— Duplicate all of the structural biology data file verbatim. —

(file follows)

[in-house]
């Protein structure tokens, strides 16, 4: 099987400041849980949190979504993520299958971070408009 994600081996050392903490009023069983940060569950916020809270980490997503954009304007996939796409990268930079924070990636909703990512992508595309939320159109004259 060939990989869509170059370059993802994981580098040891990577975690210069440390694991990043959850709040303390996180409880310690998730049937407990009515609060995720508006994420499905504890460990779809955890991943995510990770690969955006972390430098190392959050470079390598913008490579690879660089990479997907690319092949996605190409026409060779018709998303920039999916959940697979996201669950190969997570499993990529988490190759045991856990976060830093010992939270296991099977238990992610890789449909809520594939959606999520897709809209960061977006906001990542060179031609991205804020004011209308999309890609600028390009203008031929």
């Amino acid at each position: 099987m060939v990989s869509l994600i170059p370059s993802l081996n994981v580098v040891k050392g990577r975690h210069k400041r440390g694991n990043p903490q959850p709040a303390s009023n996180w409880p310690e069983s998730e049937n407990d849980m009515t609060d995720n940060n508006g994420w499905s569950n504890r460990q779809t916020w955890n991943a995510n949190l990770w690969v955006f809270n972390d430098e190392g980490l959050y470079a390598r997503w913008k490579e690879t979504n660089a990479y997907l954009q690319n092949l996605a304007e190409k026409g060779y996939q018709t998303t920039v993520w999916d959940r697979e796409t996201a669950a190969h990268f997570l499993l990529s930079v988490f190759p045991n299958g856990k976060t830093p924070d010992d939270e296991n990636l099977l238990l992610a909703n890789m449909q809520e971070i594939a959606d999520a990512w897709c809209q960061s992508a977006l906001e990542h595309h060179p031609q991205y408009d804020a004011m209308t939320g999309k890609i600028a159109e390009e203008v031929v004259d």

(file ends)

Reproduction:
[in-house]
């Protein structure tokens, strides 16, 4: 099987400041849980949190979504993520299958971070408009 994600081996050392903490009023069983940060569950916020809270980490997503954009304007996939796409990268930079924070990636909703990512992508595309939320159109004259 060939990989869509170059370059993802994981580098040891990577975690210069440390694991990043959850709040303390996180409880310690998730049937407990009515609060995720508006994420499905504890460990779809955890991943995510990770690969955006972390430098190392959050470079390598913008490579690879660089990479997907690319092949996605190409026409060779018709998303920039999916959940697979996201669950190969997570499993990529988490190759045991856990976060830093010992939270296991099977238990992610890789449909809520594939959606999520897709809209960061977006906001990542060179031609991205804020004011209308999309890609600028390009203008031929």
């Amino acid at each position: 099987m060939v990989s869509l994600i170059p370059s993802l081996n994981v580098v040891k050392g990577r975690h210069k400041r440390g694991n990043p903490q959850p709040a303390s009023n996180w409880p310690e069983s998730e049937n407990d849980m009515t609060d995720n940060n508006g994420w499905s569950n504890r460990q779809t916020w955890n991943a995510n949190l990770w690969v955006f809270n972390d430098e190392g980490l959050y470079a390598r997503w913008k490579e690879t979504n660089a990479y997907l954009q690319n092949l996605a304007e190409k026409g060779y996939q018709t998303t920039v993520w999916d959940r697979e796409t996201a669950a190969h990268f997570l499993l990529s930079v988490f190759p045991n299958g856990k976060t830093p924070d010992d939270e296991n990636l099977l238990l992610a909703n890789m449909q809520e971070i594939a959606d999520a990512w897709c809209q960061s992508a977006l906001e990542h595309h060179p031609q991205y408009d804020a004011m209308t939320g999309k890609i600028a159109e390009e203008v031929v004259d």